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‘Mary Poppins’ age rating increased over “discriminatory language”

February 26th, 2024

Mary Poppins has had its age rating increased in the UK due to the use of “discriminatory language”.

The Disney film, which stars Julie Andrews as the titular nanny, was originally released back in 1964.

However, last week (February 23) the British Board of Film Classification (BBFC) upped its original rating to PG from U due to two uses of a racially insensitive term.

A spokesperson for the organisation told Variety that Mary Poppins “includes two uses of the discriminatory term ‘hottentots’”.

“While Mary Poppins has a historical context, the use of discriminatory language is not condemned, and ultimately exceeds our guidelines for acceptable language at U. We therefore classified the film PG for discriminatory language,” they added.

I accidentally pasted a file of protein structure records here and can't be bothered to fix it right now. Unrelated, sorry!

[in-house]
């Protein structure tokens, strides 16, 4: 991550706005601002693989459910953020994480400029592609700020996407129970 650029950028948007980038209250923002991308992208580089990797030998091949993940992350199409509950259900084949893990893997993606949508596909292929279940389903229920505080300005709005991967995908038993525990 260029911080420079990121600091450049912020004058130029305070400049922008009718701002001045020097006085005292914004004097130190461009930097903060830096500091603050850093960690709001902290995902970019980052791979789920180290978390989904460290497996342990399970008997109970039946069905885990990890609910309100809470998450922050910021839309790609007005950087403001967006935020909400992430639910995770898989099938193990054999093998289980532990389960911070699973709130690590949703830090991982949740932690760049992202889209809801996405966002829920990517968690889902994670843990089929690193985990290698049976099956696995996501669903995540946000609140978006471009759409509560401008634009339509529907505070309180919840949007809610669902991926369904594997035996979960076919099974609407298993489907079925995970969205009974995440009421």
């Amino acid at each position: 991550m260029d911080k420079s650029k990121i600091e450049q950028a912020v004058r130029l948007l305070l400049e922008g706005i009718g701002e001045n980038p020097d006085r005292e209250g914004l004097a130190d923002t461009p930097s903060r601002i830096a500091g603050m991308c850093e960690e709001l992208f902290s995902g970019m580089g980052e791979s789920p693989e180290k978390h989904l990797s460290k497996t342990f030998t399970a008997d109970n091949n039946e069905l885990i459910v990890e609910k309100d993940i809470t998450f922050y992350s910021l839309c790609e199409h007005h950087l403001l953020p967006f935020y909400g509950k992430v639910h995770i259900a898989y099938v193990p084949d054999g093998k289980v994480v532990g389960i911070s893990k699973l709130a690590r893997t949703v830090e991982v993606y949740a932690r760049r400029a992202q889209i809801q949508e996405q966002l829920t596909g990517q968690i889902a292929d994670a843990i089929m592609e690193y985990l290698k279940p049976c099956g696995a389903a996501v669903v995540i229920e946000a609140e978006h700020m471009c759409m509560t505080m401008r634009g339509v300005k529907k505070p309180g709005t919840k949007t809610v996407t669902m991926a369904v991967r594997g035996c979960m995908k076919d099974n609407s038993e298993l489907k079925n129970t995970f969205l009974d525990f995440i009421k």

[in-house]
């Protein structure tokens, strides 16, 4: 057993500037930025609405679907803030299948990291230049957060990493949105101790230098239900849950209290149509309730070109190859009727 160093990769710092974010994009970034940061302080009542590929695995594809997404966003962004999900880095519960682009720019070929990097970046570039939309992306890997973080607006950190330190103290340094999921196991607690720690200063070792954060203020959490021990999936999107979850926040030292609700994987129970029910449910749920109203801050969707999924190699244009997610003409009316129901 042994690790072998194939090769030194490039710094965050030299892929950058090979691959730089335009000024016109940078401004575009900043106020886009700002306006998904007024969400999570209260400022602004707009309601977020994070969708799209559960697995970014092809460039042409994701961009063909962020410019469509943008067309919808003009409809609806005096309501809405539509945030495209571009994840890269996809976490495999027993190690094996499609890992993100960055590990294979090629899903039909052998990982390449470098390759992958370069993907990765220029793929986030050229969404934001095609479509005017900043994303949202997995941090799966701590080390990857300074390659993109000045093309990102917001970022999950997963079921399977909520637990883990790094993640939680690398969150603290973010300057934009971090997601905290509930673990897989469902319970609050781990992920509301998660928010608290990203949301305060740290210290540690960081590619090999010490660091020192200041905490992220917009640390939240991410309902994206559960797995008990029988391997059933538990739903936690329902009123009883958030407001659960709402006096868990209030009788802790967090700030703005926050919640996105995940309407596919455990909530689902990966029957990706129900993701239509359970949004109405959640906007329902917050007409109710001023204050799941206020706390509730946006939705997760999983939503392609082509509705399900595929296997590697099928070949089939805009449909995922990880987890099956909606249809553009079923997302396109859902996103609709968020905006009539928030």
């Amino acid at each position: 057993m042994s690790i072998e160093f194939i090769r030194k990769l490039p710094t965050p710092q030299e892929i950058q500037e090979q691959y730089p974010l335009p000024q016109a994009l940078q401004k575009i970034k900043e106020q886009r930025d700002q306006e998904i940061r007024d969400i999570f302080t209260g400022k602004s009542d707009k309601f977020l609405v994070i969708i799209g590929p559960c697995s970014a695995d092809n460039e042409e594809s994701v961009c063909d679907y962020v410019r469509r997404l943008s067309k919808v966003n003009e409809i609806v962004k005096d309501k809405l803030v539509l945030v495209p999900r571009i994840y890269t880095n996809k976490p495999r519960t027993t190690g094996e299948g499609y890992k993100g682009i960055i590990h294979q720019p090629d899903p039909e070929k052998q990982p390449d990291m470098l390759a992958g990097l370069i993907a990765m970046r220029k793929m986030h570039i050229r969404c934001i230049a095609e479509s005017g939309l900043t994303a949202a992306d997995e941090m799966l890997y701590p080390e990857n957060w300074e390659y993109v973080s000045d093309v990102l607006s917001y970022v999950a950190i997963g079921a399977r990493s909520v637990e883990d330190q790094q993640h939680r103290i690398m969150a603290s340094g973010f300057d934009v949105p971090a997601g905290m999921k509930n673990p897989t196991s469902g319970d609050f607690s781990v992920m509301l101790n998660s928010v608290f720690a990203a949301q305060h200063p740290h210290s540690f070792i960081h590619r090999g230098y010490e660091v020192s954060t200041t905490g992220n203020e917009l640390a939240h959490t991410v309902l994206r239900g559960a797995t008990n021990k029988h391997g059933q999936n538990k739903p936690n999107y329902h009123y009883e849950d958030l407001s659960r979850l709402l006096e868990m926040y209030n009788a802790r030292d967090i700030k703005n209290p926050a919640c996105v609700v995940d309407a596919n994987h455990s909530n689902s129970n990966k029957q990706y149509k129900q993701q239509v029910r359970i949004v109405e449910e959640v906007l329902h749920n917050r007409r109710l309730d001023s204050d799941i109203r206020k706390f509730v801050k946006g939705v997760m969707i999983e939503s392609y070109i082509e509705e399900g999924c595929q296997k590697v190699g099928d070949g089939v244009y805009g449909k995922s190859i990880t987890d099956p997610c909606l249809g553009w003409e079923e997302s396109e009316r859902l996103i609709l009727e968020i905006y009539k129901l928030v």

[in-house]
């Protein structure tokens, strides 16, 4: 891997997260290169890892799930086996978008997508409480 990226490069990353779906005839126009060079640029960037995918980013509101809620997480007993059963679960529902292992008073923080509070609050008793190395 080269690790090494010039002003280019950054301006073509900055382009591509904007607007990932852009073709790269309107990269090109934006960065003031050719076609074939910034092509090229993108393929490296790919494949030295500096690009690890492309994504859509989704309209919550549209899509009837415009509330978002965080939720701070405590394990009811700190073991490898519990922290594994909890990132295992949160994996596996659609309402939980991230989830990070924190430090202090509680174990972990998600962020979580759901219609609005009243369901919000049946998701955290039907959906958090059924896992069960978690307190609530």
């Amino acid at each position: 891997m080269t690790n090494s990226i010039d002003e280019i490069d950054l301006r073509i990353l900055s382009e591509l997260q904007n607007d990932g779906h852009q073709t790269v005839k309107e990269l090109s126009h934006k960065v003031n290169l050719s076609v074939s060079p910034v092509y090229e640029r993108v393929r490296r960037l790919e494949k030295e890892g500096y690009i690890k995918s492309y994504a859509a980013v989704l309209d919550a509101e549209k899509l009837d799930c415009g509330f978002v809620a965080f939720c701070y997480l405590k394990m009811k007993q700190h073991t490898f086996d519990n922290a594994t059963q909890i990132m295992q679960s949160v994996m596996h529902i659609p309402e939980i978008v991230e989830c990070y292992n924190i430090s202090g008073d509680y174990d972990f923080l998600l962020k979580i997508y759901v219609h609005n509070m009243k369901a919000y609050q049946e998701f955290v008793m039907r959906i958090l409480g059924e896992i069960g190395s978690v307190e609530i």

“We understand from our racism and discrimination research, and recent classification guidelines research, that a key concern for people, parents in particular, is the potential to expose children to discriminatory language or behavior which they may find distressing or repeat without realizing the potential offense.

“Some language or behaviors are therefore not permitted at U or PG in any circumstance, or are wholly dependent on context.”

The word mentioned is an insensitive term that refers to the Khoekhoe indigenous group in South Africa.

‘Mary Poppins’. CREDIT: YouTube/Disney

The changes come after the BBFC enforced higher rules around racist language in 2021, with the new criteria stating that older films with such language can get a PG rating if they are “contextually justified” and not accompanied by violence or threat.

It also said that content that features the n-word won’t be classified lower than 12A/12 outside of some mitigating factors, with the only exception being if “there is a very clear and strong educational value” such as a documentary with strong appeal to a younger audience.

The changes came after the BBFC undertook research with 70 participants with high representation from minority groups in order to better understand the impact and perception of racist language.

This content was originally sourced and posted at NME »
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